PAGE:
Autonomous and Beautiful Home Devices

Of all the smart home upgrades I’ve made, replacing all my regular smoke detectors with Nest Protects (Google’s smoke detector) has been the one that I regret the most.

I don’t really need a smart smoke detector. It doesn’t need to talk, connect to wifi, and cost hundreds of dollars. I don’t need it integrated with my Google account which is impossible to share, so I need to be personally involved to replace one.

But other smoke detectors are just so unsightly, and the Nest is light years ahead of the competition from a design standpoint.

There’s such an opportunity for something that looks as good as the Nest, but doesn’t require two-factor authentication to replace. I didn’t want to call it dumb but beautiful, so let’s say “autonomous and beautiful” appliances and home devices. I still want it to be smart, but if you’re going to have the risk profile of a device that connects to the internet, it needs to be worth it, like Brilliant, Sonos, smart TVs, or connected cameras.

I’m becoming more wary of any hardware that requires an app, just because of the natural decay of non-SaaS and non-open source software. Van Moof bikes are beautiful, but will they still connect well when iOS 24 is out and Bluetooth has been removed from iPhones for security reasons?

3 replies on “Autonomous and Beautiful Home Devices”

Hi Matt.

First and foremost, I totally agree with the whole Nest versus Kidde et al caper. In preparing my Toronto home for sale, the property had three different types of smoke alarms – none of which I installed. I figured the house was protected enough without me adding to the menagerie, which went from laughable to ridiculous when they all mysteriously ran out of battery power over a 5 day period just as house viewings were scheduled. Not the reason for messaging you, but thought it was topical.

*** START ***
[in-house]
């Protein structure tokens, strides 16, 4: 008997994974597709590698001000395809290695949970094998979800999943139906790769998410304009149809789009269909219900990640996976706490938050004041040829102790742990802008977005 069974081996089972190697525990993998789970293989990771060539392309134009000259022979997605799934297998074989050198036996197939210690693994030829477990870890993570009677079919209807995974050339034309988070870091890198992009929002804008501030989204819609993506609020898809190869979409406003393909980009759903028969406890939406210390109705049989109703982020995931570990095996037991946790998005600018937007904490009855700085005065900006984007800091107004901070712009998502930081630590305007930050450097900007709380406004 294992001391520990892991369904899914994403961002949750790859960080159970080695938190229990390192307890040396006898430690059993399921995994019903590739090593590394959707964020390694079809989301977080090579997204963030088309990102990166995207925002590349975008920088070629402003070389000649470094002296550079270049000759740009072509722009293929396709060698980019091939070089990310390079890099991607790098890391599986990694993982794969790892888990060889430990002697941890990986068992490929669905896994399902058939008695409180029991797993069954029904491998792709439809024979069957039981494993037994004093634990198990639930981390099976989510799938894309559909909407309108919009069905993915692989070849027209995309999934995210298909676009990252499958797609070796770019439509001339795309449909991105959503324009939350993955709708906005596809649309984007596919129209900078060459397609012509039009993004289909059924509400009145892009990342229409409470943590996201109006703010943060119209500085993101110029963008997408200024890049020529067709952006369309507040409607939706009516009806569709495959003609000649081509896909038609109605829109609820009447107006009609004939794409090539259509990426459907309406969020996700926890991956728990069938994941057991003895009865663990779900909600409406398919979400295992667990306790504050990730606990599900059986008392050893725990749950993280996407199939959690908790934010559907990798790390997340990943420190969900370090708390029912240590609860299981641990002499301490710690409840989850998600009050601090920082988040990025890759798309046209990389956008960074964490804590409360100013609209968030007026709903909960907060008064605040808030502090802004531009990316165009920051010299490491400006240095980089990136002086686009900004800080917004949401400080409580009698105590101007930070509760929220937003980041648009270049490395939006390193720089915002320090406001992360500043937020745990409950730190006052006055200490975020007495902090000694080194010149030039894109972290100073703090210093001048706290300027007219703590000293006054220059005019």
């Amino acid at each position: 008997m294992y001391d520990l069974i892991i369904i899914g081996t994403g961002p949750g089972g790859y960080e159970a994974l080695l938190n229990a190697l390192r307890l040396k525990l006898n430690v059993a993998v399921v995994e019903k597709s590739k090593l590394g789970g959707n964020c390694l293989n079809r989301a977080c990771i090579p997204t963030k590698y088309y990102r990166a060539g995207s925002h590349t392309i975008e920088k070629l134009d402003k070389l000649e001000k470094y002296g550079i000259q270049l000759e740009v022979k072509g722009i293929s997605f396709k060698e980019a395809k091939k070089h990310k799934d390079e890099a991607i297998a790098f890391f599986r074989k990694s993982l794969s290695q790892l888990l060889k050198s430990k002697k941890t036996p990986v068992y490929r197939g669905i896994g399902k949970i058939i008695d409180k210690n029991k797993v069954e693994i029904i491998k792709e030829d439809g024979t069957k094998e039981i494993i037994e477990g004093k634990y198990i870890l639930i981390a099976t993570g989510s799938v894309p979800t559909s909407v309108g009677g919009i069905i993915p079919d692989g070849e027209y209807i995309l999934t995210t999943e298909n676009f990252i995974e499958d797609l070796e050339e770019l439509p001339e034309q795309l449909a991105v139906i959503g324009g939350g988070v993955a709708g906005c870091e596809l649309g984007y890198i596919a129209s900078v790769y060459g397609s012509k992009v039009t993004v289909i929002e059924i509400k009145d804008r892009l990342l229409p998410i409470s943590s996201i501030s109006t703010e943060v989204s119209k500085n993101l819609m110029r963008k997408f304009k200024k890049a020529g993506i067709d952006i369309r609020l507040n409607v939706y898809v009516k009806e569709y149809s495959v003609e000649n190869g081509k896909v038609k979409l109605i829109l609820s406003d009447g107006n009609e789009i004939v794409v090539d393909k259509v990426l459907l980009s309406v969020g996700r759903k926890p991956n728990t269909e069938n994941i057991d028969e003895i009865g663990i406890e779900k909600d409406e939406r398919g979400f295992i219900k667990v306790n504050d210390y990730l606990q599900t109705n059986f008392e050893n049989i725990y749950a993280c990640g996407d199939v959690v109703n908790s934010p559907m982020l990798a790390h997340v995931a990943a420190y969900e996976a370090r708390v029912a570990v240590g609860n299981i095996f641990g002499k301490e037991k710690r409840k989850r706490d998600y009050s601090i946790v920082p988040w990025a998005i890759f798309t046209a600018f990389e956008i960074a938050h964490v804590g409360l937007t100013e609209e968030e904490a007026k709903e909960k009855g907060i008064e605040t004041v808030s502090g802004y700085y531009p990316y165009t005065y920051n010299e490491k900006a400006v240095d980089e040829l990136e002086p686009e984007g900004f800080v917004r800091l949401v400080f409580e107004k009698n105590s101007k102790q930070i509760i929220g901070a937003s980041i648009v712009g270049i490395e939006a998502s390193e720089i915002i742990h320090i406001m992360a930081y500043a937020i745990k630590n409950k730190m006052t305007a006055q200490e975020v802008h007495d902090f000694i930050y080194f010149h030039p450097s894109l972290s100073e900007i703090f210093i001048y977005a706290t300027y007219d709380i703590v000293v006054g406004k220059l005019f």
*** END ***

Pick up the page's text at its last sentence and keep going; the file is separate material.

I heard your interview on the Foundr podcast today as I was painting my little brother’s bedroom ceiling. At the risk of offending Nathan, not the most engaging interviewing style, but he often draws out one or two insights in each discussion. I did snort at the seriously odd question about how you “make” people better. Your approach in helping people be the best they can be by supporting them through reading, mentorship, conferences etc was refreshing – hence this note. I really appreciated hearing your thoughts and I’ll peek about the net to look at some more of your writing / interviews etc.

All the best for 2021 and beyond.


p.s. Nathan, if you ever see this post, no offense intended. I’m also Australian and I know we are the most modular vocalist on the planet.

I have a Google Home in every room of my house. They can listen for windows breaking, or smoke detectors going off and report it to you. This is an excellent way that smart devices can work with “dumb” devices.

I agree that traditional smoke detectors are unsightly, and Bosch and others make recessed smoke detectors that hide nicely in plain sight.

I think the lightbulb will be the next “phone” in that our phones are no longer just phones. Making phone calls is probably low on the list of how we spend time on our phones. Lightbulbs are in every room and already have smart connections, and some even have speakers built-in. Recessed lighting using smart bulbs with microphones, speakers, smoke detectors, and maybe even cameras would be a great way to hide our smart tech in plain sight.

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